previous next

XX. November, 1862

  • General Lee in Richmond: beard white.
  • -- first proposition to trade cotton to the enemy. -- Secretary in favor of it. -- all the letters come through my hands again. -- Lee falling back.-5000 negroes at work on the fortifications. -- active operations looked for. -- Beauregard advises noncom-batants to leave the city. -- Semmes's operations. -- making a nation.- salt works lost in Virginia. -- barefooted soldiers. -- Intrigues of Butler in New Orleans. -- Northern army advancing everywhere. -- breach between the President and Secretary of War. -- President's servant arrested for robbing the Treasury. -- Gen. J. E. Johnston in town. -- Secretary has resigned. -- Hon. J. A. Seddon appointed Secretary of War. -- the enemy marching on Fredericksburg. -- Lee writes that he will be ready for them. -- Kentuckians will not be hog drivers. -- women and children flying from the vicinity of Fredericksburg. -- fears for Wilmington. -- no beggars. -- quiet on the Rappahannock. -- M. Paul, French Consul, saved the French tobacco. -- Gen. Johnston goes West. -- President gives Gov. Pettit full authority to trade cotton to France.

November 1

Gen. Winder's late policemen have fled the city. Their monstrous crimes are the theme of universal execration. But I reported them many months ago, and Gen. Winder was cognizant of their forgeries, correspondence with the enemy, etc. The Secretary of War, and the President himself, were informed of them, but it was thought to be a “small matter.”

Gen. Lee made his appearance at the department to-day, and was hardly recognizable, for his beard, now quite white, has been suffered to grow all over his face. But he is quite robust from his exercises in the field. His appearance here, coupled with the belief that we are to have the armistice, or recognition and intervention, is interpreted by many as an end of the war. But I apprehend it is a symptom of the falling back of our army.

I have been startled to-day by certain papers that came under my observation. The first was written by J. Foulkes, to L. B. Northrop, Commissary-General, proposing to aid the government in procuring meat and bread for the army from ports in the enemy's possession. They were to be paid for in cotton. The [180] next was a letter from the Commissary-General to G. W. Randolph, Secretary of War, urging the acceptance of the proposition, and saying without it, it would be impossible to subsist the army. He says the cotton proposed to be used, in the Southwest will either be burned or fall into the hands of the enemy; and that more than two-thirds is never destroyed when the enemy approaches. But to effect his object, it will be necessary for the Secretary to sanction it, and to give orders for the cotton to pass the lines of the army. The next was from the Secretary to the President, dated October thirtieth, which not only sanctioned Colonel Northrop's scheme, but went further, and embraced shoes and blankets for the Quartermaster-General. This letter inclosed both Foulkes's and Northrop's. They were all sent back to-day by the President, with his remarks. He hesitates, and does not concur. But says the Secretary will readily see the propriety of postponing such a resort until January-and he hopes it may not be necessary then to depart from the settled policy of the government — to forbear trading cotton to the Yankees, etc. etc.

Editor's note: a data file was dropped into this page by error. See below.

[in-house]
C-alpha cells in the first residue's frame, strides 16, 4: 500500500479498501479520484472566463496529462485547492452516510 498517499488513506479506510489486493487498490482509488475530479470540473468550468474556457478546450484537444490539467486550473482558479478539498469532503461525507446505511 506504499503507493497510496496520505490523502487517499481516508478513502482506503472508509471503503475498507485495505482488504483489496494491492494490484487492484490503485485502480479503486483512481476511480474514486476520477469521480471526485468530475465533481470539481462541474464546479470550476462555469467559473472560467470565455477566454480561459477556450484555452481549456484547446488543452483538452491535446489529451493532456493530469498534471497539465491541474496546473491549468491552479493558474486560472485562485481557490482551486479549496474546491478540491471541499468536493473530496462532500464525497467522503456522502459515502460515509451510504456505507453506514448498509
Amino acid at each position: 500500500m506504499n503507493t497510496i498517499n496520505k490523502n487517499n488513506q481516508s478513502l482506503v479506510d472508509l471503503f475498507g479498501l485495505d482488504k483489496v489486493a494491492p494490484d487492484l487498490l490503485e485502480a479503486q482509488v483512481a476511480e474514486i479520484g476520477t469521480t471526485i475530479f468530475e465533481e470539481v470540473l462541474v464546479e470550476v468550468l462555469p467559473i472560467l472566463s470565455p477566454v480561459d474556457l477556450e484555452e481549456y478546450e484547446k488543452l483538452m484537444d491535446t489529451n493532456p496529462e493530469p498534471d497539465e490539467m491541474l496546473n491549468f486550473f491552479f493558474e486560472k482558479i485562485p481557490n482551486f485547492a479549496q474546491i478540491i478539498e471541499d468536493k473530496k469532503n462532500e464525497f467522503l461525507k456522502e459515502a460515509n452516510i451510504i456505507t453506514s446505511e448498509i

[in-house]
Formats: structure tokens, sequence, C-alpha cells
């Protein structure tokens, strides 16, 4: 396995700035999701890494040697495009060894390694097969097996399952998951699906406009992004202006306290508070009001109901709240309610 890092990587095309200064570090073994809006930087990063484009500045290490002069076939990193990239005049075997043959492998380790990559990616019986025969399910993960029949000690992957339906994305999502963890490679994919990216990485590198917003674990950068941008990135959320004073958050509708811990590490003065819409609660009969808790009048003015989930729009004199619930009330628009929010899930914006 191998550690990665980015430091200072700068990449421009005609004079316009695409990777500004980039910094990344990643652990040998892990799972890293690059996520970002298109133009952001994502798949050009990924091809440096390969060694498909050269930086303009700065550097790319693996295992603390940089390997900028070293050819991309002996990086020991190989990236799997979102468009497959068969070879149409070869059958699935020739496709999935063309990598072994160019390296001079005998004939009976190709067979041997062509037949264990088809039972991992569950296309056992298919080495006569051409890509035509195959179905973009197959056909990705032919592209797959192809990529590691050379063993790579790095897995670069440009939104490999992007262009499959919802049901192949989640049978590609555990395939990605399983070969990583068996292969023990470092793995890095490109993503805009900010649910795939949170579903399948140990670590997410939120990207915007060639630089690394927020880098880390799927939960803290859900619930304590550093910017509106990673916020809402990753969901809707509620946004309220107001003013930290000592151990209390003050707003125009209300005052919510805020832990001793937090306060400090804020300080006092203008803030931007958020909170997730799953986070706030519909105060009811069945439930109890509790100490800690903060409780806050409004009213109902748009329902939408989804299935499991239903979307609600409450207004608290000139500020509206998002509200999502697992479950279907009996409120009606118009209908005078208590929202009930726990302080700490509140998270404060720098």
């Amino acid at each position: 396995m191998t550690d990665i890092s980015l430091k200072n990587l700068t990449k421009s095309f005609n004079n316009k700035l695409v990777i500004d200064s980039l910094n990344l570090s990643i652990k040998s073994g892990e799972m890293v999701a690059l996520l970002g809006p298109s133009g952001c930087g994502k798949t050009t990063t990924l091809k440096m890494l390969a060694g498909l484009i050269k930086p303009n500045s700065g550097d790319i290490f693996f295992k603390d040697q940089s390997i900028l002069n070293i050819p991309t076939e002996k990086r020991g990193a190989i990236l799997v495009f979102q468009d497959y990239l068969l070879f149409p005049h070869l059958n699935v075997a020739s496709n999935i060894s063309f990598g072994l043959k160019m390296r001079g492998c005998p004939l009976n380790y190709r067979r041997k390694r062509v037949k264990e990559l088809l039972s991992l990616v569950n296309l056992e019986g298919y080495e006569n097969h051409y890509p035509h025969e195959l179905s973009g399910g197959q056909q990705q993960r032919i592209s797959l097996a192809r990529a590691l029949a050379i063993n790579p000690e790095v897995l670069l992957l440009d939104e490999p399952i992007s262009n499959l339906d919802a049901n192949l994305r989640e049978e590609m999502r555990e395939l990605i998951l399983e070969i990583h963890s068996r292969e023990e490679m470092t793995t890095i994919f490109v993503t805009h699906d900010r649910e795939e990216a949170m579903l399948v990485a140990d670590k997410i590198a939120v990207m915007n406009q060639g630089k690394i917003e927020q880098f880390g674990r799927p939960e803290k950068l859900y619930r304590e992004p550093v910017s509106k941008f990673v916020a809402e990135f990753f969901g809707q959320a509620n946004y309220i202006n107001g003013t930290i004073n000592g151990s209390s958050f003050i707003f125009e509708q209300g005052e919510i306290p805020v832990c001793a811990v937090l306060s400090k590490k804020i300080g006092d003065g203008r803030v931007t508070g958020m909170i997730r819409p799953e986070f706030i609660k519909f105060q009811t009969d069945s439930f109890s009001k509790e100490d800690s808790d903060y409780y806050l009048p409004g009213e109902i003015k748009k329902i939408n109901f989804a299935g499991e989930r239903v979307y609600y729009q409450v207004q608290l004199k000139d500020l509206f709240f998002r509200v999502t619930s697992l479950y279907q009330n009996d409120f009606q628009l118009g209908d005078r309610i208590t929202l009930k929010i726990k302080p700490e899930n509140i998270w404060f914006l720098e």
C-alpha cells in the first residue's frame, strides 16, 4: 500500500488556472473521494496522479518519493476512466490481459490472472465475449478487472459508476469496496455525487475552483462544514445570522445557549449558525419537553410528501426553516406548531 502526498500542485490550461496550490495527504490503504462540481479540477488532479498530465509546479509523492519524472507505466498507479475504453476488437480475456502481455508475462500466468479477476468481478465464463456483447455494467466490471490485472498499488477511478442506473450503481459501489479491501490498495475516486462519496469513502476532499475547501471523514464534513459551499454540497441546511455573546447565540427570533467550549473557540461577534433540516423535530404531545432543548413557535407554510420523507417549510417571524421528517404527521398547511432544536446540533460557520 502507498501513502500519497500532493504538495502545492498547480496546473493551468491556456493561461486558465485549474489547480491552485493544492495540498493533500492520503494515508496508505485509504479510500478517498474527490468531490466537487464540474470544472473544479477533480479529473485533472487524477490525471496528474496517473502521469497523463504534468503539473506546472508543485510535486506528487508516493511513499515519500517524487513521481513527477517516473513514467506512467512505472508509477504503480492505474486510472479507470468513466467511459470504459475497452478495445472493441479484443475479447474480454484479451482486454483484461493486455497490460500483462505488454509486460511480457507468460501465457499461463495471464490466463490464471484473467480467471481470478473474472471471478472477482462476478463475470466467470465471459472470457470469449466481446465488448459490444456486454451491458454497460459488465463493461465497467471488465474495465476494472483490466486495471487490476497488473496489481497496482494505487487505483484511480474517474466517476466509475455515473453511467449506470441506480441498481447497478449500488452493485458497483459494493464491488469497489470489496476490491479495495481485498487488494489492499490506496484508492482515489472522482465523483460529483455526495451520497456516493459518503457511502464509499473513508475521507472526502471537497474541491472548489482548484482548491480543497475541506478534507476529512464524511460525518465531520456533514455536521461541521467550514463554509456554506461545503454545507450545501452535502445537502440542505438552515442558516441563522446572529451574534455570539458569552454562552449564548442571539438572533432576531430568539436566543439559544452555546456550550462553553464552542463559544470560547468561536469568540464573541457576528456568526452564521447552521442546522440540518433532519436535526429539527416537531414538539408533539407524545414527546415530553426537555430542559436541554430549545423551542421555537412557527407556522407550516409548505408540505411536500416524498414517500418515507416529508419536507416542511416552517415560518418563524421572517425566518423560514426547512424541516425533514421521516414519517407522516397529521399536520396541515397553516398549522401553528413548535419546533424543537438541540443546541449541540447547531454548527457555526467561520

Mr. Benjamin, Secretary of State, has given Mr. Dunnock permission to sell cotton to the Yankees and the rest of the world on the Atlantic and Gulf coast. Can it be that the President knows nothing of this? It is obvious that the cotton sold by Mr. Dunnock (who was always licensed by Mr. Benjamin to trade with people in the enemy's country beyond the Potomac) will be very comfortable to the enemy. And it may aid Mr. Dunnock and others in accumulating a fortune. The Constitution defines treason to be giving aid and comfort to the enemy. I never supposed Mr. Randolph would suggest, nay urge, opening an illicit trade with “Butler, the beast.” This is the first really dark period of our struggle for independence.

We have acres enough, and laborers enough, to subsist 30,000,000 of people; and yet we have the spectacle of high functionaries, under Mr. Davis, urging the necessity of bartering cotton to the enemy for stores essential to the maintenance of the army! I cannot believe it is a necessity, but a destitution of that virtue necessary to achieve independence. If they had any knowledge of these things in Europe, they would cease their commendations of President Davis.